Oh call the waaahhhmbulance for Crytek. Rather than seeking litigation to squeeze out every last cent, go out and get someone else (or many someone elses) to use your engine, or offer improve your engine in the areas it is deficient so as to make them switch back again. This insta-litigation thing companies get into when they can't pull profits anymore isn't going to help anyone.

      • (Score: 3, Funny) by takyon on Friday December 15 2017, @05:50PM

        by takyon (881) <takyonNO@SPAMsoylentnews.org> on Friday December 15 2017, @05:50PM (#610372) Journal

        Nah. Crytek saw the Star Citizen devs wasting their huge pile of money and decided they wanted a piece of that action.

        --
        [SIG] 10/28/2017: Soylent Upgrade v14 [soylentnews.org]
      • (Score: 2) by zocalo on Friday December 15 2017, @07:28PM

        by zocalo (302) on Friday December 15 2017, @07:28PM (#610408)
        If you read the complaint, that was kind of what Crytek claim they were trying to do. According to Crytek, in return for a budget priced license for a single game CIG was supposed to help them promote their engine (by using it and through prominent display of the Crytek logo on startup), develop new features for the engine, and do joint promotional events. They did do some of the latter at a few tradeshows and other events, but very little - if any - of the rest happened. CIG is now developing two separate games (although depending on what was done when, SQ42 might only ever have been a Lumberyard based-product), definitely didn't display the Crytek logo very prominently, and the co-operation and contributions of code clearly stopped when they switched engines. Something else that the license supposedly forbade them to do.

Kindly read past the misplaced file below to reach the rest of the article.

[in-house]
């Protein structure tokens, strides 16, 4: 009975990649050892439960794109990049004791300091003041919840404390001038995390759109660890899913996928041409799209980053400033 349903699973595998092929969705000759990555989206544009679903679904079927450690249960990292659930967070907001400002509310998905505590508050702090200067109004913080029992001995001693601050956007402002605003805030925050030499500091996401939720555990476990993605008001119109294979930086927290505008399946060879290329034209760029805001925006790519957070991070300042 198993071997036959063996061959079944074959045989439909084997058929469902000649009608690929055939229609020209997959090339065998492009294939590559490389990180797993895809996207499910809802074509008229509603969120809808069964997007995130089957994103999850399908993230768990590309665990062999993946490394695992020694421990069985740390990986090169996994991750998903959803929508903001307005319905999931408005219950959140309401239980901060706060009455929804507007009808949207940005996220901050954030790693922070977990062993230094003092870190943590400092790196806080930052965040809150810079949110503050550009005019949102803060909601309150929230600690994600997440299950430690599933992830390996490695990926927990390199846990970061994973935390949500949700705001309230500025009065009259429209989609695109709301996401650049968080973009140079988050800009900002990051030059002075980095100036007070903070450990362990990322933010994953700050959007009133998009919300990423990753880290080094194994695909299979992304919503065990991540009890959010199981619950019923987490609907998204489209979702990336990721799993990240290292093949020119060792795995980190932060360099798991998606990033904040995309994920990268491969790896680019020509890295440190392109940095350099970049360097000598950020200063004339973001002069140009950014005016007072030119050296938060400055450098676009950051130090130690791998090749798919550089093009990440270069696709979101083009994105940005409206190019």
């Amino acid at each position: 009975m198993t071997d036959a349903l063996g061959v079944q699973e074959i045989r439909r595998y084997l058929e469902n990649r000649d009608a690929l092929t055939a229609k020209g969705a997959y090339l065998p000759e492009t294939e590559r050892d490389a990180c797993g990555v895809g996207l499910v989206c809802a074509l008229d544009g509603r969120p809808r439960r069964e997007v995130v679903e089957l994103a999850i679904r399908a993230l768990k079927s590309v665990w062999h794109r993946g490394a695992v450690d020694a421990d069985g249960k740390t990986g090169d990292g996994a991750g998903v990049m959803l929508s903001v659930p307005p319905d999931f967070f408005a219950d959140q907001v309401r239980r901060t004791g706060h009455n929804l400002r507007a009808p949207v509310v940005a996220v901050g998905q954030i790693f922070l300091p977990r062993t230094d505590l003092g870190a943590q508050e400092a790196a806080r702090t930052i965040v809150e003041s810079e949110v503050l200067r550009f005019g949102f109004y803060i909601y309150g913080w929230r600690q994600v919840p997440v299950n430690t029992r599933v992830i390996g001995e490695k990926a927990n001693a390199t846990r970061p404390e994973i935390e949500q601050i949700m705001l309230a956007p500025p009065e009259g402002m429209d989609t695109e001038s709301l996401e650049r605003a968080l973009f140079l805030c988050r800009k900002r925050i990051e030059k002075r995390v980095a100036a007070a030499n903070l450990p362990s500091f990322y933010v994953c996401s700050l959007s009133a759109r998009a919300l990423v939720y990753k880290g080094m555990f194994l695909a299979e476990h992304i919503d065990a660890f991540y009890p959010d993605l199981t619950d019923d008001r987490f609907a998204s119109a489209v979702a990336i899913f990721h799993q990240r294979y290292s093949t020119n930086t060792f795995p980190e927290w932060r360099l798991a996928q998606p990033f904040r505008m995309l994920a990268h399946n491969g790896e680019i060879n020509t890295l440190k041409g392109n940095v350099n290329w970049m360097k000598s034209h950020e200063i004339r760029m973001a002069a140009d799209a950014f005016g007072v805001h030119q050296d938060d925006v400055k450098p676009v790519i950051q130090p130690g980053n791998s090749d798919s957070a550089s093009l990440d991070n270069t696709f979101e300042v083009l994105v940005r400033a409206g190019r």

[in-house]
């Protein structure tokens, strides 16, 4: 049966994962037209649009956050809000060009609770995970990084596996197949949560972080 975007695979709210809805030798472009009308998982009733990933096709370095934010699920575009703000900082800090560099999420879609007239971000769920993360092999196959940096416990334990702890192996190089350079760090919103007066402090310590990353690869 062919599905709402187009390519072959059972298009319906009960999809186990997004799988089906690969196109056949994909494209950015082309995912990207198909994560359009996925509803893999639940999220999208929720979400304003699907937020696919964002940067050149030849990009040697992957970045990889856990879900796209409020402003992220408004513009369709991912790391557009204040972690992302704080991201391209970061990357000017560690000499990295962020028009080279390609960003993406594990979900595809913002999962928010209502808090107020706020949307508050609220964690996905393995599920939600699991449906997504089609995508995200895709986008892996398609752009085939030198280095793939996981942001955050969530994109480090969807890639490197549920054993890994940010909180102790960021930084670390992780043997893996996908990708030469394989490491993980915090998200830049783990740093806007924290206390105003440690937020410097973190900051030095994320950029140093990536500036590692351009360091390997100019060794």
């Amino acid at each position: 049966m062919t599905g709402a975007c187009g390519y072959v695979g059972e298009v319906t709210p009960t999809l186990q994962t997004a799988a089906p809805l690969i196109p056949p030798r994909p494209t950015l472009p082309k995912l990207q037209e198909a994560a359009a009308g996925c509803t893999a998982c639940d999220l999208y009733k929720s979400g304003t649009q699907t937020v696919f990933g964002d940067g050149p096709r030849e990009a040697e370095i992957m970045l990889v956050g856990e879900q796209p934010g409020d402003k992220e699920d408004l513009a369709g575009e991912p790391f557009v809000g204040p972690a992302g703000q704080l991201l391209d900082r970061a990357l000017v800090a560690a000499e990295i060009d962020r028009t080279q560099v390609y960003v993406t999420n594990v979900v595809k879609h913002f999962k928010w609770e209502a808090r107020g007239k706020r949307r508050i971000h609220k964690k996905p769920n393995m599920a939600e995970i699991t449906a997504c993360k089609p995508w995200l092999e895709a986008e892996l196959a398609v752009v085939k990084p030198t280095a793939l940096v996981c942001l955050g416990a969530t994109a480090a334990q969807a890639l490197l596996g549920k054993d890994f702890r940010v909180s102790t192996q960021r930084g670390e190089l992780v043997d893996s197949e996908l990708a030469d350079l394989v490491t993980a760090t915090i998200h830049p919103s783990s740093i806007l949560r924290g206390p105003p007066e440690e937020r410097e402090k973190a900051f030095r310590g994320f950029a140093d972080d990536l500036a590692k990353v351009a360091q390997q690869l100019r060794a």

It all hinges on the contractual terms of the license - which we currently only have via Crytek's claims - but if CIG has committed at least some some of the breaches that Crytek is claiming they have, and trying to work it out internally has presumably failed to come to terms, then Crytek only really have one course of action left for relief, and that's the courts. You can hardly blame them for taking this route if that is indeed the case. Either way, the only winners here are going to be the lawyers, and I don't think that's going to go over to well with those that still support the project if they think their pledges are being spent on that rather than the moneypit of SC/SQ42. Potentially CIG are going to have to bring in external counsel as well - while CIG's in-house lawer and co-founder, Orten Freyermuth, is qualified to represent them in this, he's also intimately involved in the case and only an idiot represents himself in court, lawyers included.

        I think we can expect a lot of ugly articles and comments on this, so the smart thing to do stock up on popcorn and get ready for the show.
        --
        UNIX? They're not even circumcised! Savages!
      • (Score: 3, Insightful) by Immerman on Friday December 15 2017, @08:28PM

        by Immerman (3985) on Friday December 15 2017, @08:28PM (#610437)

        If they had just licensed an engine and then changed their mind, I'd be with you.